HRW, Foreign Ministry clash over Lebanon civilian deaths

September 6, 2007 23:14
2 minute read.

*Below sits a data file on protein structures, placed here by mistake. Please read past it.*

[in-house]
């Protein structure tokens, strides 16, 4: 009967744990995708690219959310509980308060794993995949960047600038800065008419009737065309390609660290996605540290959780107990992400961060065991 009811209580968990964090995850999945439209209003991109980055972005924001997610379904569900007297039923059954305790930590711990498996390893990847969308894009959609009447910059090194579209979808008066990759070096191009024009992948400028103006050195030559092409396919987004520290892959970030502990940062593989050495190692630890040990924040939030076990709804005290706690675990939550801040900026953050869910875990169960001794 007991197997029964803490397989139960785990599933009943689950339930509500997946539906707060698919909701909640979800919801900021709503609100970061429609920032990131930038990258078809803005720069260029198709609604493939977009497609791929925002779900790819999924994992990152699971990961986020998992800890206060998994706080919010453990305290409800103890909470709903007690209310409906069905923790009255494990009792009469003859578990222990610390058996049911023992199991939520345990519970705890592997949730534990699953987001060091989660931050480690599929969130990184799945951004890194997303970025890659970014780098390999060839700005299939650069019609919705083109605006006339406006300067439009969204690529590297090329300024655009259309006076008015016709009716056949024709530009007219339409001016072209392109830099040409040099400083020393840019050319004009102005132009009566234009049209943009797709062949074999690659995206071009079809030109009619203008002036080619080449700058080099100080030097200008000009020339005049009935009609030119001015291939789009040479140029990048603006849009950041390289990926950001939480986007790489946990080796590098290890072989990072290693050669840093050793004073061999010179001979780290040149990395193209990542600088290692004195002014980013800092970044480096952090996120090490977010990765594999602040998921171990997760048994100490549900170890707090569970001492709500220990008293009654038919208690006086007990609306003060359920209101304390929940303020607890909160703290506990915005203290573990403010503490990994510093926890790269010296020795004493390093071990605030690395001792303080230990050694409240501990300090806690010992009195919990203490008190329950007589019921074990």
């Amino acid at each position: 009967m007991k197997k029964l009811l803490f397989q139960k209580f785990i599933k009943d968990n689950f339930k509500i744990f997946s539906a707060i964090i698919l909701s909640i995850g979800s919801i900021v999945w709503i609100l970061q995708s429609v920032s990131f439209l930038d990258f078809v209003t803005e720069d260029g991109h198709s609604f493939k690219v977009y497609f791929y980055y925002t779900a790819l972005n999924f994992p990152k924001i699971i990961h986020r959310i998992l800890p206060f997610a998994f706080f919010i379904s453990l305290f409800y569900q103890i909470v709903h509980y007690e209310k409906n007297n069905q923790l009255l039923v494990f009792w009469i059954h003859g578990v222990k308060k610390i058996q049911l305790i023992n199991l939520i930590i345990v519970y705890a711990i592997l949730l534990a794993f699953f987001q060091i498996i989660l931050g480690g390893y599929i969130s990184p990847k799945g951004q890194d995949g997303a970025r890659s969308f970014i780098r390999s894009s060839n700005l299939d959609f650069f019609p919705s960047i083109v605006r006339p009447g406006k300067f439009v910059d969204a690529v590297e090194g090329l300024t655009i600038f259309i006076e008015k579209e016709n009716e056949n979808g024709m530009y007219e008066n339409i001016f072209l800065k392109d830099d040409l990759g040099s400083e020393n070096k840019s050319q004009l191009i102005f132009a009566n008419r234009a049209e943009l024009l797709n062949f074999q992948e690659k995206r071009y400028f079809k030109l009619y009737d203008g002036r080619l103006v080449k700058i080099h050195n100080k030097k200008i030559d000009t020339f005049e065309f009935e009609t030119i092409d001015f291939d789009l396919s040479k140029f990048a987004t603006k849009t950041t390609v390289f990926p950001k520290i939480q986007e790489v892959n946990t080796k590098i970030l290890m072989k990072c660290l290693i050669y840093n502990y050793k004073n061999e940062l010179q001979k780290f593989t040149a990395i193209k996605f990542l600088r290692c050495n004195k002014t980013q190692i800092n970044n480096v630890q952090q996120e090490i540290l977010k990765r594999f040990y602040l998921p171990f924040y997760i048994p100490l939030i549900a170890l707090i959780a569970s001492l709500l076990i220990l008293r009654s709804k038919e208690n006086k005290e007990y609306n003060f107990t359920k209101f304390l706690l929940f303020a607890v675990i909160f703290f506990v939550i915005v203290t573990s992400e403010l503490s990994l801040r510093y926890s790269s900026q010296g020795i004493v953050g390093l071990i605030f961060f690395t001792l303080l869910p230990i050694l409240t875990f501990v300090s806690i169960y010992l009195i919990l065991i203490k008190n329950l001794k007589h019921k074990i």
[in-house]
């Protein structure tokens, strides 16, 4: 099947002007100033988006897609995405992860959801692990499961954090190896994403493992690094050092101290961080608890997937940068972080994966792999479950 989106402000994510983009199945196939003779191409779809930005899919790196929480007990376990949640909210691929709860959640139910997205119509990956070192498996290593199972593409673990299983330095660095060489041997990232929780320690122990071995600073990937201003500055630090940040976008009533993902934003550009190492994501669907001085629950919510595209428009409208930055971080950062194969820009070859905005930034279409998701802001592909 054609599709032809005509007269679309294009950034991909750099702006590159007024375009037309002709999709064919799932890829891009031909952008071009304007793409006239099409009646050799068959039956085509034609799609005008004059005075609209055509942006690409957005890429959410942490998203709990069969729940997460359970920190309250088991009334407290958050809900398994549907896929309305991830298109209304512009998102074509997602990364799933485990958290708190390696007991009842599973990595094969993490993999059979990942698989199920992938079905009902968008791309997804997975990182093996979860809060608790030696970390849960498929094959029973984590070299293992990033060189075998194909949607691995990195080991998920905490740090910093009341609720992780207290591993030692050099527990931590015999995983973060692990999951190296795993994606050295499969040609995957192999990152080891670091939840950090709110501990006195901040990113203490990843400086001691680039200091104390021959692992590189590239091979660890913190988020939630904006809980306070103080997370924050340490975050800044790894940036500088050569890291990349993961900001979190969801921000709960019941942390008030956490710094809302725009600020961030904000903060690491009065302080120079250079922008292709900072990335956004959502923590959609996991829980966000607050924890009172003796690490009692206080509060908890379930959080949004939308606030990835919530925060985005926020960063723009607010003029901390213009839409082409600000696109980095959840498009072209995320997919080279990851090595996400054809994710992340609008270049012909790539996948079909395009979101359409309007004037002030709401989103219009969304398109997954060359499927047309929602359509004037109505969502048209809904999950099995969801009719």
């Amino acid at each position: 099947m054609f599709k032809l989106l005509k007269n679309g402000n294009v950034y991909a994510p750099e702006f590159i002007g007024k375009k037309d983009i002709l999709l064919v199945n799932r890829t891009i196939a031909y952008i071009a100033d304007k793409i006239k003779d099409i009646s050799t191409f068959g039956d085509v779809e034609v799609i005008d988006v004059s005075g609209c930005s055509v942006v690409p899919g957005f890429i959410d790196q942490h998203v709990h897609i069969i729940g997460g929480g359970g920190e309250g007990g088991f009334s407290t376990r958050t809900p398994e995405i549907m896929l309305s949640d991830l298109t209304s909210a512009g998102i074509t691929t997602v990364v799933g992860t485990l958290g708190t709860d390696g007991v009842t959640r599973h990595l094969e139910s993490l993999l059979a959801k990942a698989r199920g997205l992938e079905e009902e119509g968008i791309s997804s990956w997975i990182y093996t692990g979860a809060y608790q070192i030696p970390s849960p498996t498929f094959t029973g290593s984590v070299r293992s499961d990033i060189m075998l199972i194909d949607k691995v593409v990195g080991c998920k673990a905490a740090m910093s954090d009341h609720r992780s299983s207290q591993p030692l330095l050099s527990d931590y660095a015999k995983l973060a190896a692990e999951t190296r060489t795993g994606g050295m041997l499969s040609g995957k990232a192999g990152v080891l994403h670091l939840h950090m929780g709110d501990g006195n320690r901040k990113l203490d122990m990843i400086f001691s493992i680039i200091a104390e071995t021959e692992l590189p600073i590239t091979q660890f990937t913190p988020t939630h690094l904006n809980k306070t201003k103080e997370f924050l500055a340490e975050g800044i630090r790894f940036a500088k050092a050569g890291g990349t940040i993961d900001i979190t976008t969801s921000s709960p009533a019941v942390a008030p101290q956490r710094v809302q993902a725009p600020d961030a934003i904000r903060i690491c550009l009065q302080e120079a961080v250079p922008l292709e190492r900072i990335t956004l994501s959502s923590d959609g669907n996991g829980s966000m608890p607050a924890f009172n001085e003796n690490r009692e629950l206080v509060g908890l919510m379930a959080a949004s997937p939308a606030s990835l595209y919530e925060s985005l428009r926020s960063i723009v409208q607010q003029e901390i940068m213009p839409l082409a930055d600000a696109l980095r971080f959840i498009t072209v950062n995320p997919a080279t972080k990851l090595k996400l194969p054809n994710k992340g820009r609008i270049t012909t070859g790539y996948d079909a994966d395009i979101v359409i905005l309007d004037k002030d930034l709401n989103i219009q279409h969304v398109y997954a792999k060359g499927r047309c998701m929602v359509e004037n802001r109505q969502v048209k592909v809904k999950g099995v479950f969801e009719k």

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Human Rights Watch Executive Director Kenneth Roth on Thursday sharply rejected a Foreign Ministry response to the organization's new 267-page report on Israel's alleged responsibility for the deaths of some 1,000 Lebanese civilians and the wounding of thousands more. Responding to the HRW report, entitled, "Why they Died: Civilian Casualties in Lebanon during the 2006 War," Foreign Ministry spokesman Mark Regev maintained that "Hizbullah adopted a deliberate strategy of shielding itself behind the civilian population and turning the civilians in Lebanon into a human shield." "He is making that up," Roth retorted during a press conference. "That is in no sense the major reason why civilians died. This is a cover story put forward in this case by the Foreign Ministry, other times by the IDF, which bears no relationship to reality." Following five months of field research, said Roth, HRW "did not find a systematic practice of shielding in civilian villages. Indeed, we find very rare instances of that. Most Hizbullah military activity was conducted from prepared positions in the hills and valleys outside Lebanese villages... In the vast majority of cases in which civilians died as a result of Israeli air attacks, there was no Hizbullah military presence nearby." Israel repeatedly warned the Lebanese civilian population of southern Lebanon to leave their homes and escape north of the Litani River, he continued. "It then acted as if all the civilians had left, when that was not true," said Roth. "Many did flee but many others stayed for a variety of reasons. Some were too old, some were too infirm, some were too impoverished to afford the exorbitant taxi fares being charged, and many were too scared to death to get on the roads and risk attack by Israeli bombers. So, for this variety of reasons, many civilians remained in Lebanon throughout much of the war, and Israel knew that... Israel, was too ready to pull the trigger." Roth noted that HRW examined 94 separate instances of Israeli air force or missile attacks, accounting for the deaths of 510 civilians and 51 combatants. In a response to the report, the IDF stated that "it is clear at the outset that the report contains many inaccuracies resulting chiefly from the fact that the organization is not privy to classified intelligence information possessed by the IDF necessary to evaluate the legitimacy of each attack. Moreover, the report relies heavily on interviews with Lebanese sources of limited reliability." The IDF also rejected HRW's claim that after warning the civilian population in southern Lebanon to leave, the IDF too easily viewed anyone who remained in the area as combatants. "The IDF distinguishes at all times between civilians and combatants and rejects outright the contention that Israel fired indiscriminately on civilians," it said. "The IDF also adheres carefully to the proportionality requirement, refraining from attacks where the anticipated collateral damage would be out of proportion to the military benefit expected to ensue from the attack." In another response, the head of NGO Monitor, Gerald Steinberg, charged that "Human Rights Watch's latest attack on Israel's actions during the Second Lebanon War follows a clear pattern which has sought to create a moral equivalence between the deliberate targeting of civilians by a terrorist organization and the efforts of a democratic country to defend itself. "Despite their own admission in this report that Hizbullah fired from the vicinity of UN outposts on an almost daily basis, HRW has defied logic in failing to condemn this systematic use of human shields," wrote Steinberg.

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